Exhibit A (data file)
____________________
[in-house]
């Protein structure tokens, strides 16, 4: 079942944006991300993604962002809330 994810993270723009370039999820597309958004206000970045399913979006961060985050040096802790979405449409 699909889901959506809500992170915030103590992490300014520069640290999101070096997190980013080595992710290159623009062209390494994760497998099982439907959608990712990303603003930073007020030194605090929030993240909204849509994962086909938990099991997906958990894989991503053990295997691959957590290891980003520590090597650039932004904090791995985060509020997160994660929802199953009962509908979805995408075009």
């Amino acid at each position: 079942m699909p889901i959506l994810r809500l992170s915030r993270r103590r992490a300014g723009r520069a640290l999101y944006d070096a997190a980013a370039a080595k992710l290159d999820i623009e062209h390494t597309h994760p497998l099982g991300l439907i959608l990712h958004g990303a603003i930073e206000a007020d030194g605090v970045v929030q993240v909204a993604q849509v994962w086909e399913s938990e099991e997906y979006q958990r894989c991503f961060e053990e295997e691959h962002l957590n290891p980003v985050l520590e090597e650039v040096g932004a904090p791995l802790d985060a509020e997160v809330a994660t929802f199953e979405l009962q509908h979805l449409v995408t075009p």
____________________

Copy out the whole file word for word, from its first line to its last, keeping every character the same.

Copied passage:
[in-house]
């Protein structure tokens, strides 16, 4: 079942944006991300993604962002809330 994810993270723009370039999820597309958004206000970045399913979006961060985050040096802790979405449409 699909889901959506809500992170915030103590992490300014520069640290999101070096997190980013080595992710290159623009062209390494994760497998099982439907959608990712990303603003930073007020030194605090929030993240909204849509994962086909938990099991997906958990894989991503053990295997691959957590290891980003520590090597650039932004904090791995985060509020997160994660929802199953009962509908979805995408075009």
């Amino acid at each position: 079942m699909p889901i959506l994810r809500l992170s915030r993270r103590r992490a300014g723009r520069a640290l999101y944006d070096a997190a980013a370039a080595k992710l290159d999820i623009e062209h390494t597309h994760p497998l099982g991300l439907i959608l990712h958004g990303a603003i930073e206000a007020d030194g605090v970045v929030q993240v909204a993604q849509v994962w086909e399913s938990e099991e997906y979006q958990r894989c991503f961060e053990e295997e691959h962002l957590n290891p980003v985050l520590e090597e650039v040096g932004a904090p791995l802790d985060a509020e997160v809330a994660t929802f199953e979405l009962q509908h979805l449409v995408t075009p």